The Molalla River, Oregon

The Molalla River at dusk

This week my partner and I had the chance to visit the Molalla river with Holly, a close friend of ours. She grew up close to the river and told us stories of her time here as a kid. The one I found most fascinating was about the major flooding in 1996 that pretty much changed the dynamics of the Molalla. As a tributary of the Willamette River, the Molalla was adversely affected by the flood of 1996. This was that once a century flood that nearly inundated downtown Portland, Corvallis, Salem, Eugene and smaller towns along the Willamette.

The Molalla River from the opposite direction. Notice the large cobbles the further up the beach from the river?

Prior to the flood there used to some small rapids in the direction of the grassy area on the water. I’m not a hydrologist, so I can’t really elucidate as to how the rapids were affected by the flood waters. I can speculate that some large rocks, portions of the river bank and some trees were probably displaced from along the river bed and that somehow changed the dynamics of the river. What I found really interesting was the juxtaposition of the cobble sized sediments against the sand particles closer to the water. I imagine those cobbles were deposited by the flood when the water had the energy necessary to move sediment of that size. The sand was deposited at times when the Molalla didn’t have enough energy to keep the particles suspended and carry it further down river. Like I said, I’m not a hydrologist so my interpretation is probably flawed. Suggestions anyone? (I’m looking at you Lockwood and Anne 😉 )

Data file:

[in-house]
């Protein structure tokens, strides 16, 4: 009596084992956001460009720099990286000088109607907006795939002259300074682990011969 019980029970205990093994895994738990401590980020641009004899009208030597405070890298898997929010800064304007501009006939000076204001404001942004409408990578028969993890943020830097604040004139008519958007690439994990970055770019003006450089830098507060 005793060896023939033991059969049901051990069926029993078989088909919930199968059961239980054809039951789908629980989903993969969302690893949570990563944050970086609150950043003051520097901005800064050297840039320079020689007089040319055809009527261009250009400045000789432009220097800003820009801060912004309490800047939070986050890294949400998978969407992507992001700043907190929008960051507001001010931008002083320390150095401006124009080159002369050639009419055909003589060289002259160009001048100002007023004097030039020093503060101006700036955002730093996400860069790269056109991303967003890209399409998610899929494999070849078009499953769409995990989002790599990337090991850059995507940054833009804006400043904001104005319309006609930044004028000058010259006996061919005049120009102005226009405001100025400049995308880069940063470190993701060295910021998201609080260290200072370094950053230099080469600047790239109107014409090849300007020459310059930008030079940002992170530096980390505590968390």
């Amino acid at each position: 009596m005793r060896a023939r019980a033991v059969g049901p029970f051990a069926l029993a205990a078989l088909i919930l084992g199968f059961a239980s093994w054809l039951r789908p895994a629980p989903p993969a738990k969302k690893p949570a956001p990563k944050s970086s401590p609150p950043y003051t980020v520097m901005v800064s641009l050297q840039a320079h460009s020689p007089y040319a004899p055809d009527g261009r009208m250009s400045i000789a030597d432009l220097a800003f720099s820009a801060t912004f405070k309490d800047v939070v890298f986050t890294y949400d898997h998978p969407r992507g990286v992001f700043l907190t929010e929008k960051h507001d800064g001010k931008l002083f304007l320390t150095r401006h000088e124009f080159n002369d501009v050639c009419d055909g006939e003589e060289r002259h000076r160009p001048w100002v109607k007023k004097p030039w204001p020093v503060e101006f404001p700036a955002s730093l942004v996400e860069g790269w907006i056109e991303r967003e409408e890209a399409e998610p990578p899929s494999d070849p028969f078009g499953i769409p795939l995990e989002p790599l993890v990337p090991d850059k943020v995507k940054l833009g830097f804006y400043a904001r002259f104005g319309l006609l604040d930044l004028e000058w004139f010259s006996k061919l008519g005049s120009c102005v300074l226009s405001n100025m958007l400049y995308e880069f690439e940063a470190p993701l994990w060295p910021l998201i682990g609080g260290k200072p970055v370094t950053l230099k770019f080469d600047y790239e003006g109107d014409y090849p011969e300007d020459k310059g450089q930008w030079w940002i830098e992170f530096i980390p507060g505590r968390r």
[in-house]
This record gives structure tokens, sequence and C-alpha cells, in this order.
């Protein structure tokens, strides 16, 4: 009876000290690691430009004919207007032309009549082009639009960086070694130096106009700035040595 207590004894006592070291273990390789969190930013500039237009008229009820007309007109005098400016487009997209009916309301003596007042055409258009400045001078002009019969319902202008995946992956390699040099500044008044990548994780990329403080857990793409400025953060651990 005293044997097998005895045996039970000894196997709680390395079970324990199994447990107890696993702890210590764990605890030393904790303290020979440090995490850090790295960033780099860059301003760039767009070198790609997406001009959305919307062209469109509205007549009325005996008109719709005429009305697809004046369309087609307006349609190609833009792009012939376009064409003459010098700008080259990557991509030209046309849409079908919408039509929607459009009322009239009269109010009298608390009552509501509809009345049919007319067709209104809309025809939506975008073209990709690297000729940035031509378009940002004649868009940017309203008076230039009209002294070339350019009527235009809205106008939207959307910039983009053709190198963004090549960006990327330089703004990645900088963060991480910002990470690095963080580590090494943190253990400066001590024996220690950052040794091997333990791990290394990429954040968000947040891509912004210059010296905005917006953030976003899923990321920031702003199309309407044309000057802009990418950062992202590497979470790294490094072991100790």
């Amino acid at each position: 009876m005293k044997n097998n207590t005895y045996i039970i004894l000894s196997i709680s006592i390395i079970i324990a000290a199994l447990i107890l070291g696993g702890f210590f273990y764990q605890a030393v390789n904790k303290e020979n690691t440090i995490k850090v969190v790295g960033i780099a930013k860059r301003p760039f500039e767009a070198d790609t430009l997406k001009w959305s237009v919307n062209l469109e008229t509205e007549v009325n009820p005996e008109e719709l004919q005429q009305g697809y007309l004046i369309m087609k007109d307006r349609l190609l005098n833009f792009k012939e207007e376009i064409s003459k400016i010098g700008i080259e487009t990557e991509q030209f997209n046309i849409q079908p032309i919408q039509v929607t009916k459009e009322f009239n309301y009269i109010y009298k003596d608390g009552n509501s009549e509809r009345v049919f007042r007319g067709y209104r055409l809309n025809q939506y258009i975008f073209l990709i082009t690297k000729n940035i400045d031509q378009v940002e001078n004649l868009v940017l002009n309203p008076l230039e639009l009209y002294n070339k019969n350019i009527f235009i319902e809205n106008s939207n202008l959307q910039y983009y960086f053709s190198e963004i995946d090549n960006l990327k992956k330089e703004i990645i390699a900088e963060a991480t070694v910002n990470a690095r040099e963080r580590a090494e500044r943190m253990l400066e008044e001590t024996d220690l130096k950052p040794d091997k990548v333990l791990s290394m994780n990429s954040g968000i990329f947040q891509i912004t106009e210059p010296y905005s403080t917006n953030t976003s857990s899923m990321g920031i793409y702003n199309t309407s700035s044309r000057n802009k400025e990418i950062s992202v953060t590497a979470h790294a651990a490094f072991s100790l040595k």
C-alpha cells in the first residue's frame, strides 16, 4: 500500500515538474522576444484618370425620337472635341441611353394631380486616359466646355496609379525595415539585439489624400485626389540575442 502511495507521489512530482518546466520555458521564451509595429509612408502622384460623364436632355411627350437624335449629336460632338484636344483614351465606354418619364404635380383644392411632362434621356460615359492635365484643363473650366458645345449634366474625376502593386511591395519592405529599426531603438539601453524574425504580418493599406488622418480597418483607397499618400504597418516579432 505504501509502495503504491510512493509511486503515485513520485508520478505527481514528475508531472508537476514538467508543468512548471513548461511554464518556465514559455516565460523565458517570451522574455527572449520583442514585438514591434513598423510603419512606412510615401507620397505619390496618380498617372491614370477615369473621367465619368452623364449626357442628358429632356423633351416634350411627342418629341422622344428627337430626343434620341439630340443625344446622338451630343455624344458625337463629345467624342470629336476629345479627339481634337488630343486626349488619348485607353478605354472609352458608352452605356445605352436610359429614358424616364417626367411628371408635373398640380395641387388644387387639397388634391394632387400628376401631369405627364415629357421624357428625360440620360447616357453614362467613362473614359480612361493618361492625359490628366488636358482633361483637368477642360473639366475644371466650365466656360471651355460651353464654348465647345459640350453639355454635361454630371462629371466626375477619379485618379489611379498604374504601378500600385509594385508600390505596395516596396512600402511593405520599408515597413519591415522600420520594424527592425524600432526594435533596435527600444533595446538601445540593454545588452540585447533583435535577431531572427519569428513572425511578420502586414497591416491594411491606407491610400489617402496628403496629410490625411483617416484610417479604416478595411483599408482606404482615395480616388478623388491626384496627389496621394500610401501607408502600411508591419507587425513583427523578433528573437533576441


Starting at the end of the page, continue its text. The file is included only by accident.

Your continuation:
For the love of Southern Oregon

Glide 1
Last week I had the opportunity to travel to Glide, OR. and see my partner’s family. Glide is located in the Umpqua Valley of Southern Oregon and, in my opinion, has some of the best geology the state has to offer. I realize I’m making a tall statement when the Columbia River Gorge, Mt. Hood, and the John Day Fossil Beds (just to name a few) reside within the state boundaries. However, I love this part of the state because a lot of it resides on what used to be the ocean floor. Thanks to uplift and erosion (either man made or river cut), that ocean floor can be seen at the surface. And with some help from fellow geo tweep, Ron Schott, I was able to learn more about the geology of the area.

Glide basically lies at the foot of the Western Cascades on what was probably Oregon’s old coast line. Most of the rocks are from the Eocene era (~30-50 mya) and are composed primarily of basalt and sedimentary rocks.
Glide 2
Interestingly enough these same basalt flows are roughly the same age as the Clarno Formation of central Oregon.

Both of these images are of the same out crop exposed at the road cut in Glide. I can’t get into the details of the geology too much because, quite frankly, I don’t understand it well enough to offer up a sound explanation, but I’m working on it.